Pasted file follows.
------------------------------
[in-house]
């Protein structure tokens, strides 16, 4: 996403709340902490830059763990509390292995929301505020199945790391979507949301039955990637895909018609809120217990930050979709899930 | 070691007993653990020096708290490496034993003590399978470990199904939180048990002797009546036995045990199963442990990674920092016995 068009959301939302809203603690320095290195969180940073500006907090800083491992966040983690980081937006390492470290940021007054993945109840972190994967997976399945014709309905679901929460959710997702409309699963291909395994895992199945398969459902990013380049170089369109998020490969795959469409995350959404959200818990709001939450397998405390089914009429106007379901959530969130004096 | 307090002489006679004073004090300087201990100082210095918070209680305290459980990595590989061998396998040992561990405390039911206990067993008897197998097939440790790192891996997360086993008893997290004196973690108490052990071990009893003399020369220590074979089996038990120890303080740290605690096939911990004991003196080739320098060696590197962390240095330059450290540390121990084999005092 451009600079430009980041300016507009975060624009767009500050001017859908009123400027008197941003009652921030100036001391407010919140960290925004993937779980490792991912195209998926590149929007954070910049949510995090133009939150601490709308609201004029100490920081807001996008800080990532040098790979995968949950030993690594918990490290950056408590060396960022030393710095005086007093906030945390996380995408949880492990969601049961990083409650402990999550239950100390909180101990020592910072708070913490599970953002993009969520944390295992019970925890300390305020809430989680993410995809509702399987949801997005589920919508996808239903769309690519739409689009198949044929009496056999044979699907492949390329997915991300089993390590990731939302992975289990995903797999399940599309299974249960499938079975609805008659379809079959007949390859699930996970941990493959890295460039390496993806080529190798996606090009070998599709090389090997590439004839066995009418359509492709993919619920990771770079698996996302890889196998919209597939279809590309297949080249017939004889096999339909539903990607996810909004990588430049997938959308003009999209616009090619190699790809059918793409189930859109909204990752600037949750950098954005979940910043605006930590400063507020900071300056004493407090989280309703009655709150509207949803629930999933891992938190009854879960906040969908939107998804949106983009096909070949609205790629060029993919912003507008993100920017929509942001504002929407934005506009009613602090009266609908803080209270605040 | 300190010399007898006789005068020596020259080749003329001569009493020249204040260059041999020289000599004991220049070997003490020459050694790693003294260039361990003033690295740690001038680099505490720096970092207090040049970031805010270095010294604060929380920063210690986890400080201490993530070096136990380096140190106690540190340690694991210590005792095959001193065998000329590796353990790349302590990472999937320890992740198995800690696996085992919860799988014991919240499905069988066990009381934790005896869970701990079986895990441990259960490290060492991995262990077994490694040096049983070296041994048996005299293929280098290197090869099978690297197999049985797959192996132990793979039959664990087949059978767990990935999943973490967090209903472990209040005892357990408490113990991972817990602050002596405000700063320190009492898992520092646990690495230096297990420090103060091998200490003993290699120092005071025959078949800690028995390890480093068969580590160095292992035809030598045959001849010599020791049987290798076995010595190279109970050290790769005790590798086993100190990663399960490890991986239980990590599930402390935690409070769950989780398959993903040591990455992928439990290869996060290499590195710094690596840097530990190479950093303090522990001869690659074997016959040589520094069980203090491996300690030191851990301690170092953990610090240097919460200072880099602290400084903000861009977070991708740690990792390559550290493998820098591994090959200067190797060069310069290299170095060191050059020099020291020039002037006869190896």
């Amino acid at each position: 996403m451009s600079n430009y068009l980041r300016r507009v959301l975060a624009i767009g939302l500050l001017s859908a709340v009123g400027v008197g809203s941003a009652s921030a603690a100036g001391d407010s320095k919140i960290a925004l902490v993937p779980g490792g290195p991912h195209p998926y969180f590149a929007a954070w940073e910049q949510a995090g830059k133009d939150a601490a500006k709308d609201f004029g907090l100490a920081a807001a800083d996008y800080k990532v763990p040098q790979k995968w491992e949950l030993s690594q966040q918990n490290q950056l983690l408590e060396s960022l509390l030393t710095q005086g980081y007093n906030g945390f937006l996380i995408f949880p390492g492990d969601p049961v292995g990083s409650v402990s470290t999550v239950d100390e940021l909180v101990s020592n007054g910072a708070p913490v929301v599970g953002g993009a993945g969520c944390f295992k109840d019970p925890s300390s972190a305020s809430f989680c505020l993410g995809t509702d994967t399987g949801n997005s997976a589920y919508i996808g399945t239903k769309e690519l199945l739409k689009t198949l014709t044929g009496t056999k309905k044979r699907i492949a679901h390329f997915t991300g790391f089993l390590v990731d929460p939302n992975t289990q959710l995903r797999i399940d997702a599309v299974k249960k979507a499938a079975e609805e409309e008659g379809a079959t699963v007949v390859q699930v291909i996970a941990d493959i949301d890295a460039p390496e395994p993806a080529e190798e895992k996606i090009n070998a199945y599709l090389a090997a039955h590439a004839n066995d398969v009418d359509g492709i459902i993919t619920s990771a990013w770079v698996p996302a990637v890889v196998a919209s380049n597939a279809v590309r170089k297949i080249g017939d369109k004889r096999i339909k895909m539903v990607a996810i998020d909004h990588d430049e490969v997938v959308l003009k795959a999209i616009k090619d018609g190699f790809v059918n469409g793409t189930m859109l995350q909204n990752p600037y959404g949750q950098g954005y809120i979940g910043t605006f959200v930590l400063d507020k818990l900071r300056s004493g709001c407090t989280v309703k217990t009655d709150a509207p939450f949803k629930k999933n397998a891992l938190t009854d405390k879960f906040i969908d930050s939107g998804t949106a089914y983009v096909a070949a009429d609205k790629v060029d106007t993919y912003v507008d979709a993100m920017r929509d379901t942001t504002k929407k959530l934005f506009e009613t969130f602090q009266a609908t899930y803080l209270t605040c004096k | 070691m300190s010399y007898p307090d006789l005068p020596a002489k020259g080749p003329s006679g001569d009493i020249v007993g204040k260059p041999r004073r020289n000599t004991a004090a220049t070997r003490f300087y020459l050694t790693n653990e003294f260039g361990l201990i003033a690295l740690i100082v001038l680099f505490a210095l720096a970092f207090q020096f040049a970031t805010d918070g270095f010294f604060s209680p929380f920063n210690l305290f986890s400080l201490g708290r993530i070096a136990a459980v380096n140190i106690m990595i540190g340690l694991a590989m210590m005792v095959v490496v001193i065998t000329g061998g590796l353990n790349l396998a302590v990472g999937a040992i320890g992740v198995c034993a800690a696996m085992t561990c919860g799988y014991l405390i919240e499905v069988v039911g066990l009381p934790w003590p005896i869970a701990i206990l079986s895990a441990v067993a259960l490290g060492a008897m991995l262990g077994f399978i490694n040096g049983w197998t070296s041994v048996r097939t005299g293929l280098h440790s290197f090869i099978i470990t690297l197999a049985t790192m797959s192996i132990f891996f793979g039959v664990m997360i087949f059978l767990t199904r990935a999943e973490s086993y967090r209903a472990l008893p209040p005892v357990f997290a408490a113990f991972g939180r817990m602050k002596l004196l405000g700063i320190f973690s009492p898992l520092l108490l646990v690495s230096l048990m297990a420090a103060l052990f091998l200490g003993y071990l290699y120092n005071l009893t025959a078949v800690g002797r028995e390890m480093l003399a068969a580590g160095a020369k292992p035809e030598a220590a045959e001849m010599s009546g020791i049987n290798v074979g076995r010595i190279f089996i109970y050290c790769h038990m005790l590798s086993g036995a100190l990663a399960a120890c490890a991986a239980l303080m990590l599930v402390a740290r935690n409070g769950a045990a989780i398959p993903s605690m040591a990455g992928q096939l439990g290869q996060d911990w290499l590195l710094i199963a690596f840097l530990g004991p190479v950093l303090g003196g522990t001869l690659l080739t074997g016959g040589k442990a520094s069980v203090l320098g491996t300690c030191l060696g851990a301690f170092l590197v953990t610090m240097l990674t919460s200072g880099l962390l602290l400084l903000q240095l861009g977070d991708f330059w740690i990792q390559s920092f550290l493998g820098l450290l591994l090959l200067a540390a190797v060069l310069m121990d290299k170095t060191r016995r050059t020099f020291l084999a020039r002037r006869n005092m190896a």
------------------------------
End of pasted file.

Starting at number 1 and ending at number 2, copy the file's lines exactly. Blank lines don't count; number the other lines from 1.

[in-house]
């Protein structure tokens, strides 16, 4: 996403709340902490830059763990509390292995929301505020199945790391979507949301039955990637895909018609809120217990930050979709899930 | 070691007993653990020096708290490496034993003590399978470990199904939180048990002797009546036995045990199963442990990674920092016995 068009959301939302809203603690320095290195969180940073500006907090800083491992966040983690980081937006390492470290940021007054993945109840972190994967997976399945014709309905679901929460959710997702409309699963291909395994895992199945398969459902990013380049170089369109998020490969795959469409995350959404959200818990709001939450397998405390089914009429106007379901959530969130004096 | 307090002489006679004073004090300087201990100082210095918070209680305290459980990595590989061998396998040992561990405390039911206990067993008897197998097939440790790192891996997360086993008893997290004196973690108490052990071990009893003399020369220590074979089996038990120890303080740290605690096939911990004991003196080739320098060696590197962390240095330059450290540390121990084999005092 451009600079430009980041300016507009975060624009767009500050001017859908009123400027008197941003009652921030100036001391407010919140960290925004993937779980490792991912195209998926590149929007954070910049949510995090133009939150601490709308609201004029100490920081807001996008800080990532040098790979995968949950030993690594918990490290950056408590060396960022030393710095005086007093906030945390996380995408949880492990969601049961990083409650402990999550239950100390909180101990020592910072708070913490599970953002993009969520944390295992019970925890300390305020809430989680993410995809509702399987949801997005589920919508996808239903769309690519739409689009198949044929009496056999044979699907492949390329997915991300089993390590990731939302992975289990995903797999399940599309299974249960499938079975609805008659379809079959007949390859699930996970941990493959890295460039390496993806080529190798996606090009070998599709090389090997590439004839066995009418359509492709993919619920990771770079698996996302890889196998919209597939279809590309297949080249017939004889096999339909539903990607996810909004990588430049997938959308003009999209616009090619190699790809059918793409189930859109909204990752600037949750950098954005979940910043605006930590400063507020900071300056004493407090989280309703009655709150509207949803629930999933891992938190009854879960906040969908939107998804949106983009096909070949609205790629060029993919912003507008993100920017929509942001504002929407934005506009009613602090009266609908803080209270605040 | 300190010399007898006789005068020596020259080749003329001569009493020249204040260059041999020289000599004991220049070997003490020459050694790693003294260039361990003033690295740690001038680099505490720096970092207090040049970031805010270095010294604060929380920063210690986890400080201490993530070096136990380096140190106690540190340690694991210590005792095959001193065998000329590796353990790349302590990472999937320890992740198995800690696996085992919860799988014991919240499905069988066990009381934790005896869970701990079986895990441990259960490290060492991995262990077994490694040096049983070296041994048996005299293929280098290197090869099978690297197999049985797959192996132990793979039959664990087949059978767990990935999943973490967090209903472990209040005892357990408490113990991972817990602050002596405000700063320190009492898992520092646990690495230096297990420090103060091998200490003993290699120092005071025959078949800690028995390890480093068969580590160095292992035809030598045959001849010599020791049987290798076995010595190279109970050290790769005790590798086993100190990663399960490890991986239980990590599930402390935690409070769950989780398959993903040591990455992928439990290869996060290499590195710094690596840097530990190479950093303090522990001869690659074997016959040589520094069980203090491996300690030191851990301690170092953990610090240097919460200072880099602290400084903000861009977070991708740690990792390559550290493998820098591994090959200067190797060069310069290299170095060191050059020099020291020039002037006869190896």